Allergies or COVID? How to tell spring symptoms apart

It’s a confusing time for pollen-sensitive Southern Californians.

Spring is here and it brings with it the sneezing, coughing and wheezing brought on by seasonal allergies. The Santa Ana winds expected this week will also cause their share of stuffy noses and itchy eyes.

But at the same time, a coronavirus subvariant called BA.2 is gaining momentum, reversing the steady decline in COVID-19 cases we’ve seen since the Omicron variant caused a huge winter spike.

So as you work your way through a box of tissues, you might be wondering – is that pollen or something worse? (And I don’t mean dust mites.)

Experts say it can be harder to distinguish an allergic reaction from coronavirus infection when you’re fully vaccinated, given the protection you have against a more severe case of COVID. Still, they do point to some telltale signs that will help you decide whether you should get tested or see a doctor.

It’s helpful to start by looking at what allergies are and how the body reacts to them.

An allergy is an overreaction by your immune system to an otherwise harmless substance, like tree pollen or cat dander, that you breathe in, swallow, or touch. The immune system interprets the substance as a threat and creates (or mobilizes one if the antibody is already present) an antibody specific to it.

At a very high level, this is also how the body reacts to the coronavirus that causes COVID-19. However, in the case of an allergy, the antibodies stimulate the cells in the affected area to release an excessive amount of histamine, a chemical that (among other things) causes your nose to run and your eyes to itch when the body tries to expel the unwanted ones Substance. Left untreated, a runny nose can also cause mucus to flow from your sinuses into your throat (“postnasal drip”), which can make your sneezing and coughing worse.

Coughing, like congestion, is a sign of COVID-19 infection, said Dr. Rita Kachru, Department Chair in Clinical Immunology and Allergy at UCLA. However, this is not due to histamines; There is a completely different mechanism when the coronavirus enters your airways. Nonetheless, it is part of the overlap in symptoms that the Centers for Disease Control and Prevention has illustrated with this chart on twitter:

As the CDC notes, there are at least four differences that could differentiate your allergies from COVID. Fever, body aches, and loss of taste or smell are common in COVID patients but not in those with allergies. Also, people with COVID may feel short of breath, but you wouldn’t typically experience that with allergies unless you have asthma, the CDC says.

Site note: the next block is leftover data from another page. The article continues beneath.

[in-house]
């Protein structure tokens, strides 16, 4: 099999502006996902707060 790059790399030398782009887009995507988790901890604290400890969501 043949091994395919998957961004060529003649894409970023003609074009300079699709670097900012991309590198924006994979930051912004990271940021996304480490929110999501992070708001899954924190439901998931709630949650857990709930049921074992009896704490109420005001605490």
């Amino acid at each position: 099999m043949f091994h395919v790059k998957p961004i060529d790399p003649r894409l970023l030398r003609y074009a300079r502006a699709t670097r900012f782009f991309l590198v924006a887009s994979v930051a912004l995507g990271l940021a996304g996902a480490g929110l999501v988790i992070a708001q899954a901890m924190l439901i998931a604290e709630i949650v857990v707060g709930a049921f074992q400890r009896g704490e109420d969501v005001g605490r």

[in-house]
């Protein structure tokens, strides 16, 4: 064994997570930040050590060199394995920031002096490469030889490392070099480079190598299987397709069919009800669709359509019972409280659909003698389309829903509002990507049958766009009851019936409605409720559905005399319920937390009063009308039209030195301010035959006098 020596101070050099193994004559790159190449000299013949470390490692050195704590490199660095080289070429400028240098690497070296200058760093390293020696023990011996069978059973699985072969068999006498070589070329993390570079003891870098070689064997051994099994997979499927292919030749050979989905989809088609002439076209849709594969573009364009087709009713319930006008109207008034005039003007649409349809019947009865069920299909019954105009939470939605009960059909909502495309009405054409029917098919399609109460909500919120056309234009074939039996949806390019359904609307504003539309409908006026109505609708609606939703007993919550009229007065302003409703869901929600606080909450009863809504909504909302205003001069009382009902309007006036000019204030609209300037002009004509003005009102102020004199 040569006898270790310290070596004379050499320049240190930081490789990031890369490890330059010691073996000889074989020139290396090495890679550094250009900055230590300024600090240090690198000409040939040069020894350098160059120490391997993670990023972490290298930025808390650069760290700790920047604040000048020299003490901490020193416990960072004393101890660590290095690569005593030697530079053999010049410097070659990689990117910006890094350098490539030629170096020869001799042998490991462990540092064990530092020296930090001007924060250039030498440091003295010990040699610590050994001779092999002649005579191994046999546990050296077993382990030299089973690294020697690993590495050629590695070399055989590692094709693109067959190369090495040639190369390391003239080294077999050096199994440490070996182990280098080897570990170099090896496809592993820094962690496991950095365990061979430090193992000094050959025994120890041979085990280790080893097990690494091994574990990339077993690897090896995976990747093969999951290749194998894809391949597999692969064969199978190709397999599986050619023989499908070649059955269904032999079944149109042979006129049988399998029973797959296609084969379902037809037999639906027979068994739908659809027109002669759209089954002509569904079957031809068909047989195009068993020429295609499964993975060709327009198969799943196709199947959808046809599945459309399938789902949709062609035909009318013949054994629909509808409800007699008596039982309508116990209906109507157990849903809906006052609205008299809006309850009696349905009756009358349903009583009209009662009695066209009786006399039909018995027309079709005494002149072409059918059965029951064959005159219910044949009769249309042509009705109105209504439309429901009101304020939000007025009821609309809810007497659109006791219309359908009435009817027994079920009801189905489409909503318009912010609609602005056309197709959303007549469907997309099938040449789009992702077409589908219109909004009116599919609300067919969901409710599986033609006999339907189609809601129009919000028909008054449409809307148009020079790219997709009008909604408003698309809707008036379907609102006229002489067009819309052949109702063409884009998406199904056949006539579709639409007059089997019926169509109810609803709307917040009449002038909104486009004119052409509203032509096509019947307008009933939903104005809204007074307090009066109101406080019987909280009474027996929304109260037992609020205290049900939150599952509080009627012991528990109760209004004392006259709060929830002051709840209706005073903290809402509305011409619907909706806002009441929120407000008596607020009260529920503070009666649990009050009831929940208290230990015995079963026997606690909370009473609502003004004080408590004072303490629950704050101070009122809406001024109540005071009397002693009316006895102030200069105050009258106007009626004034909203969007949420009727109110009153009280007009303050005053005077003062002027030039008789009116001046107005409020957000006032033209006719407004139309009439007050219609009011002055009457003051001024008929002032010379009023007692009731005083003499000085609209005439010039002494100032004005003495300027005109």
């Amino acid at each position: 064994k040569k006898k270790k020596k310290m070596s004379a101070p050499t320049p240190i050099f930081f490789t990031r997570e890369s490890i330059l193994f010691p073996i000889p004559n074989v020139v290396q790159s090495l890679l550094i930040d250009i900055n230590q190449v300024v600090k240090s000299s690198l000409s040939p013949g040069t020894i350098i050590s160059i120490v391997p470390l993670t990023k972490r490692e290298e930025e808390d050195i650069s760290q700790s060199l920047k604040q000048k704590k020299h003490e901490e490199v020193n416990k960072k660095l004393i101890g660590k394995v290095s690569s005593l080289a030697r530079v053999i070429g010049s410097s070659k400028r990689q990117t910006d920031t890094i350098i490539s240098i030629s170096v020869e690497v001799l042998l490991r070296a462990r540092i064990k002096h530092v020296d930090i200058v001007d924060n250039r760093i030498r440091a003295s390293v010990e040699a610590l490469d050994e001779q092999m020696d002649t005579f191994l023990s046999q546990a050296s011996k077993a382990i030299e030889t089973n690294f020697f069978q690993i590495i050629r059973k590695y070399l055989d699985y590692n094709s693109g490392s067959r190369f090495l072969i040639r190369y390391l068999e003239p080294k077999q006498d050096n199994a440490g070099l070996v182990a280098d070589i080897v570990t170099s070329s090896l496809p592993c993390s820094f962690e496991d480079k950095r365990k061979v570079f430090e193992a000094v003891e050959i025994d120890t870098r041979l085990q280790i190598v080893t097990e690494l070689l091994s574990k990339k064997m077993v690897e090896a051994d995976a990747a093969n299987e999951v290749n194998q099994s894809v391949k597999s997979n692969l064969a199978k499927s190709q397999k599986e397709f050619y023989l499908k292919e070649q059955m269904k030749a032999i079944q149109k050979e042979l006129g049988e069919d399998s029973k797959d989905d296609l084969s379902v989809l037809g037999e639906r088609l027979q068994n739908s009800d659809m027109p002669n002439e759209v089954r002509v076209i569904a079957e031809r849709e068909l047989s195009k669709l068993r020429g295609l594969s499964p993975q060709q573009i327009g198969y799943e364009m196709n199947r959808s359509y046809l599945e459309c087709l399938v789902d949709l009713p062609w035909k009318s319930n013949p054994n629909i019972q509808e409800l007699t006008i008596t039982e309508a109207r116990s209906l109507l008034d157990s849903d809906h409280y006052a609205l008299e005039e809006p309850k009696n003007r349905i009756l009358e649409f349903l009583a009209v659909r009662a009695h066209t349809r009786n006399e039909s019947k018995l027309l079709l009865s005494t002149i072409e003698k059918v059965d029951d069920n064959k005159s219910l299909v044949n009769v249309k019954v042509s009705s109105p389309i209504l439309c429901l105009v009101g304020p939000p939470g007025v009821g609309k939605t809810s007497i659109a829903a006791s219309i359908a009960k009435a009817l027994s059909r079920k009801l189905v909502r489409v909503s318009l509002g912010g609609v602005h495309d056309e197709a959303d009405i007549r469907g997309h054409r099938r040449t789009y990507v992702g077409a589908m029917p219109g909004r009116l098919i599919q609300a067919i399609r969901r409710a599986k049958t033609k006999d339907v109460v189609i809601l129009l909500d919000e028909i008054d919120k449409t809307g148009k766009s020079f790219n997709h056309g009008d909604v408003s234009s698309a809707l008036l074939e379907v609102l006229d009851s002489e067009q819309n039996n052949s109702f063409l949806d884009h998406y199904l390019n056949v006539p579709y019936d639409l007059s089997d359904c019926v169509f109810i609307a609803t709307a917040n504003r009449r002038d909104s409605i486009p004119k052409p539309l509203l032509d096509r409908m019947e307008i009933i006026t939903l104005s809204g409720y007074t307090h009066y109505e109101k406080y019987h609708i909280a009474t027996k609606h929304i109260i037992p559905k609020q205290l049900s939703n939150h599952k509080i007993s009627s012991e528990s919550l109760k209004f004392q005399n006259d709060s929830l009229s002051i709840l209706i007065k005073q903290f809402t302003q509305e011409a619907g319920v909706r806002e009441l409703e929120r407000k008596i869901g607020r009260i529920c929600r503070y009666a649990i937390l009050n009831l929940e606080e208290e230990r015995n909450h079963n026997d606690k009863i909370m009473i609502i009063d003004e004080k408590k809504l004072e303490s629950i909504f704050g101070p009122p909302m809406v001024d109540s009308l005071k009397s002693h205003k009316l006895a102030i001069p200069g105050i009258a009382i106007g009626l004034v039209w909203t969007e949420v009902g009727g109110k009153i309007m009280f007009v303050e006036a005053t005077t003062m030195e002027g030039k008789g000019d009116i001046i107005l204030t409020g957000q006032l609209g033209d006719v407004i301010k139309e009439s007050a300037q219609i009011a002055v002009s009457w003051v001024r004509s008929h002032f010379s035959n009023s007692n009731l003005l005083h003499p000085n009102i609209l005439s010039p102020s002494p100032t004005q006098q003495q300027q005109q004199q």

Just as a fever is usually a telltale sign of infection, an itchy nose is usually an indication of allergies. “You will never get an itch from a virus or bacteria,” Kachru said.

But not every coronavirus infection is created equal, so a lack of a fever, body aches, or disrupted taste buds isn’t a surefire sign you don’t have COVID.

Because of this, the first thing you should do is put your symptoms in context, said Dr. Dean Metcalfe, a senior investigator in allergic diseases at the National Institute of Allergy and Infectious Diseases. Do your allergies usually increase around this time of year? Do you have symptoms beyond the usual sniffles and sneezes? Have you been around someone who has the flu or COVID-19?

“Broadly speaking, when you get the flu or COVID-19, the predominant problems aren’t this intense itching that you get with allergies,” Metcalfe said, adding, “The things that indicate a broader inflammatory response outside of the upper Airways are what you have to watch out for.”

Another test: if you have allergies that plague you year-round, such as What you’re looking for, Kachru said, is “an increase in symptoms or a shift in symptoms.” Maybe there’s more coughing, a lot more drainage, or discoloration in the drainage, she said.

If you have asthma and your symptoms are getting worse, “you really need to see your doctor,” even if you’re not sure if it’s COVID, Metcalfe said.

However, the differences become blurred once you are fully vaccinated. On the plus side, Metcalfe said, “You’re not at high risk of anything serious.” He added, “Don’t worry too much unless you get a fever or chills [or] Myalgia,” the muscle pain that can accompany COVID.

Kachru this weekend pointed to another potential source of non-COVID hardship in Southern California: the high winds expected to blow through the area. People who are sensitive to the onslaught of airborne particles, diesel exhaust, and barometric pressure changes will suffer from vasomotor rhinitis, which she described as a more nerve-related problem resulting in an irritated, runny, and stuffy nose.

Here’s another reminder: “Always err on the side of testing,” said Kachru. If you suspect your tormentor is COVID and not the flowers blooming in your yard or the morning glory of Santa Ana, you can still get tested for free, order a free test kit from the federal government, or get a paid-for home test kit receive from your insurer. Allergies or COVID? How to tell spring symptoms apart

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